GPS-based monitoring of crustal deformation in Garhwal-Kumaun Himalaya

Y. Sharma, S. Pasari, O. Dikshit, Kuo-En Ching

Research output: Contribution to journalConference article

1 Citation (Scopus)

Abstract

The Himalayan region has experienced a number of large magnitude earthquakes in the past. Seismicity is mainly due to tectonic activity along the thrust faults that trend parallel to the Himalayan mountain belt. In order to study the ongoing tectonic process, we report Global Positioning System (GPS) measurements of crustal deformation in the Garhwal-Kumaun Himalaya through two continuous and 21 campaign stations. We collect GPS data since 2013 and analyze with the GAMIT/GLOBK suite of post-processing software. Our estimated surface velocities in ITRF2008, India-fixed, and Eurasia-fixed reference frame lie in the range of 42−52 mm/yr, 1−6 mm/yr, and 31−37 mm/yr, respectively. We observe insignificant slip rate (~1 mm/yr) of HFT that indicates its locking behavior. The slip rates of MBT and MCT, however, are consistent with the seismic activity of the study region.

Original languageEnglish
Pages (from-to)451-454
Number of pages4
JournalInternational Archives of the Photogrammetry, Remote Sensing and Spatial Information Sciences - ISPRS Archives
Volume42
Issue number5
Publication statusPublished - 2018 Nov 19
Event2018 ISPRS TC V Mid-Term Symposium on Geospatial Technology - Pixel to People - Dehradun, India
Duration: 2018 Nov 202018 Nov 23

Fingerprint

crustal deformation
slip rate
Tectonics
Global positioning system
GPS
monitoring
tectonics
Monitoring
earthquake magnitude
thrust fault
seismicity
Earthquakes
natural disaster
campaign
India
software
mountain
trend
Processing
station

All Science Journal Classification (ASJC) codes

  • Information Systems
  • Geography, Planning and Development

Cite this

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title = "GPS-based monitoring of crustal deformation in Garhwal-Kumaun Himalaya",
abstract = "The Himalayan region has experienced a number of large magnitude earthquakes in the past. Seismicity is mainly due to tectonic activity along the thrust faults that trend parallel to the Himalayan mountain belt. In order to study the ongoing tectonic process, we report Global Positioning System (GPS) measurements of crustal deformation in the Garhwal-Kumaun Himalaya through two continuous and 21 campaign stations. We collect GPS data since 2013 and analyze with the GAMIT/GLOBK suite of post-processing software. Our estimated surface velocities in ITRF2008, India-fixed, and Eurasia-fixed reference frame lie in the range of 42−52 mm/yr, 1−6 mm/yr, and 31−37 mm/yr, respectively. We observe insignificant slip rate (~1 mm/yr) of HFT that indicates its locking behavior. The slip rates of MBT and MCT, however, are consistent with the seismic activity of the study region.",
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GPS-based monitoring of crustal deformation in Garhwal-Kumaun Himalaya. / Sharma, Y.; Pasari, S.; Dikshit, O.; Ching, Kuo-En.

In: International Archives of the Photogrammetry, Remote Sensing and Spatial Information Sciences - ISPRS Archives, Vol. 42, No. 5, 19.11.2018, p. 451-454.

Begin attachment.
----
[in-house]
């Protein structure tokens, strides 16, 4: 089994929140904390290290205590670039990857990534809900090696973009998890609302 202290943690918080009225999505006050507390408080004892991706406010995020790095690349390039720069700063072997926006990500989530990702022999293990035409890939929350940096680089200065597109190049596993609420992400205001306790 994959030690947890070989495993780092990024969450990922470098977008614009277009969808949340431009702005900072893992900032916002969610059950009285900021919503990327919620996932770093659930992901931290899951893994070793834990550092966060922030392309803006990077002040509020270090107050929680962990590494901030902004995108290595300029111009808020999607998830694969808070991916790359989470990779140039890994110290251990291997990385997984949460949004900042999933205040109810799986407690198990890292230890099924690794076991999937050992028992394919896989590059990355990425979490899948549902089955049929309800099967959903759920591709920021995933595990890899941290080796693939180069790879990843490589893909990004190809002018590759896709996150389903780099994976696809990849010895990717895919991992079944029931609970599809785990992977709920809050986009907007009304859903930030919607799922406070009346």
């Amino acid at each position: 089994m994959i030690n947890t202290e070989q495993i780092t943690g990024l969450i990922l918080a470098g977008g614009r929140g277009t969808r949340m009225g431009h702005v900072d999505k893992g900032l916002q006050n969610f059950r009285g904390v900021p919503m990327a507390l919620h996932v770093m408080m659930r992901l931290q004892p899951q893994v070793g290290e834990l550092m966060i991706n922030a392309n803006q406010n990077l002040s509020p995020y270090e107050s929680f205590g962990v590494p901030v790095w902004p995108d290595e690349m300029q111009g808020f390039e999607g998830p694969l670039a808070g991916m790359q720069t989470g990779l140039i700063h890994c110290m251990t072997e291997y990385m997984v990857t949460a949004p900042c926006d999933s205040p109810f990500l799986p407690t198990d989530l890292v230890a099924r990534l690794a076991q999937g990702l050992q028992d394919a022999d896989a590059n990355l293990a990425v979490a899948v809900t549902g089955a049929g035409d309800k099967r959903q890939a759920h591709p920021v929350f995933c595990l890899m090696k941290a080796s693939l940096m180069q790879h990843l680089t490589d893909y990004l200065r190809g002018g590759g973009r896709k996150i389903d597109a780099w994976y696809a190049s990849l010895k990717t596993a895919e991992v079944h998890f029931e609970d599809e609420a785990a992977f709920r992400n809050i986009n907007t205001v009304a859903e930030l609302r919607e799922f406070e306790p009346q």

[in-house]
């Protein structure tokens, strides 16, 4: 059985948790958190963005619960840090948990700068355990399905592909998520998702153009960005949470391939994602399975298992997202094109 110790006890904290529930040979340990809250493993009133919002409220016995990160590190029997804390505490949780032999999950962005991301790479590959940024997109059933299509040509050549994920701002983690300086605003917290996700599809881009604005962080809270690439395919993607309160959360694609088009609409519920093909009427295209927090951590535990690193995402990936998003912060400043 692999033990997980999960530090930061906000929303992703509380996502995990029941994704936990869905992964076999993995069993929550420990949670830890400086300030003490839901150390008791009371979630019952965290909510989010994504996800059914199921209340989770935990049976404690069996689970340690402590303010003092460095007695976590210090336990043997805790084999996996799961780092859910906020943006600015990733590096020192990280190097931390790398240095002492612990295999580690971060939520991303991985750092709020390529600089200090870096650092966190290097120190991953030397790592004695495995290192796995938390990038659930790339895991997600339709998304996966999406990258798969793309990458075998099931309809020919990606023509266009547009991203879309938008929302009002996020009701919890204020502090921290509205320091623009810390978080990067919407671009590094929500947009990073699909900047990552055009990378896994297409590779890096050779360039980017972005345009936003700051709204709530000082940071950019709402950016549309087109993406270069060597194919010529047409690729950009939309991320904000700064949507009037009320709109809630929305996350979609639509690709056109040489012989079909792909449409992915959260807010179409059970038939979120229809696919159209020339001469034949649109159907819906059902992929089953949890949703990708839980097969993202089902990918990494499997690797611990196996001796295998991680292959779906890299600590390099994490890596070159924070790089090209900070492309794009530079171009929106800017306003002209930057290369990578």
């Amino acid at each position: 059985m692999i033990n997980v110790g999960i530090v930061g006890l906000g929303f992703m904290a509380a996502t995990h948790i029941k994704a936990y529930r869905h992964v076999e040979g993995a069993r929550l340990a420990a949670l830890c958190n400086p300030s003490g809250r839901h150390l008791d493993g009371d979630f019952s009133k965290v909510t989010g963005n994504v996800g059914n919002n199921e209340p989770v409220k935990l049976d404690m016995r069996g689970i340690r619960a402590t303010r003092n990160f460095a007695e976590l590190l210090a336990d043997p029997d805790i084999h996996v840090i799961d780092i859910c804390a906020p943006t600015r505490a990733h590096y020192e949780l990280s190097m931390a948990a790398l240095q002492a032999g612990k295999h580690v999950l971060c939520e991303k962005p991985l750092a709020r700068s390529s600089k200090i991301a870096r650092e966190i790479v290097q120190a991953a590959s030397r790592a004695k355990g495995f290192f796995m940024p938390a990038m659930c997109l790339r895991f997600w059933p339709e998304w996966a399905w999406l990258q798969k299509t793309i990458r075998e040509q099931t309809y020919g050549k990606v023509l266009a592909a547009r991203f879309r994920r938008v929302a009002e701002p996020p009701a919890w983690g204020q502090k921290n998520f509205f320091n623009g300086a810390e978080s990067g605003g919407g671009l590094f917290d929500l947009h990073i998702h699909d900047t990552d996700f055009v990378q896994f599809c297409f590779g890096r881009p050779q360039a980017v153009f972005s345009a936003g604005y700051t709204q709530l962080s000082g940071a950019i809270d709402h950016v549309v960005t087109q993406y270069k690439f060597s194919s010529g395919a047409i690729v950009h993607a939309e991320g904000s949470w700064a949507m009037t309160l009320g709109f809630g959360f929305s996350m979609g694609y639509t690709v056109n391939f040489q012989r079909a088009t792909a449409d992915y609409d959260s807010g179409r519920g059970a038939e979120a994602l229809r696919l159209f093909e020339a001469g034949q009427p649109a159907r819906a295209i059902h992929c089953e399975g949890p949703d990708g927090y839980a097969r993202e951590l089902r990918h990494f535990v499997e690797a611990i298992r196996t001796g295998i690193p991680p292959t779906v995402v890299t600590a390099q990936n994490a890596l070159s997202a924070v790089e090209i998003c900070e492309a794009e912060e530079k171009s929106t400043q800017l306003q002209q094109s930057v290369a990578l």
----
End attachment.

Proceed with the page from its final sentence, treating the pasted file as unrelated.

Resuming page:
Research output: Contribution to journalConference article

TY - JOUR

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AU - Sharma, Y.

AU - Pasari, S.

AU - Dikshit, O.

AU - Ching, Kuo-En

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N2 - The Himalayan region has experienced a number of large magnitude earthquakes in the past. Seismicity is mainly due to tectonic activity along the thrust faults that trend parallel to the Himalayan mountain belt. In order to study the ongoing tectonic process, we report Global Positioning System (GPS) measurements of crustal deformation in the Garhwal-Kumaun Himalaya through two continuous and 21 campaign stations. We collect GPS data since 2013 and analyze with the GAMIT/GLOBK suite of post-processing software. Our estimated surface velocities in ITRF2008, India-fixed, and Eurasia-fixed reference frame lie in the range of 42−52 mm/yr, 1−6 mm/yr, and 31−37 mm/yr, respectively. We observe insignificant slip rate (~1 mm/yr) of HFT that indicates its locking behavior. The slip rates of MBT and MCT, however, are consistent with the seismic activity of the study region.

AB - The Himalayan region has experienced a number of large magnitude earthquakes in the past. Seismicity is mainly due to tectonic activity along the thrust faults that trend parallel to the Himalayan mountain belt. In order to study the ongoing tectonic process, we report Global Positioning System (GPS) measurements of crustal deformation in the Garhwal-Kumaun Himalaya through two continuous and 21 campaign stations. We collect GPS data since 2013 and analyze with the GAMIT/GLOBK suite of post-processing software. Our estimated surface velocities in ITRF2008, India-fixed, and Eurasia-fixed reference frame lie in the range of 42−52 mm/yr, 1−6 mm/yr, and 31−37 mm/yr, respectively. We observe insignificant slip rate (~1 mm/yr) of HFT that indicates its locking behavior. The slip rates of MBT and MCT, however, are consistent with the seismic activity of the study region.

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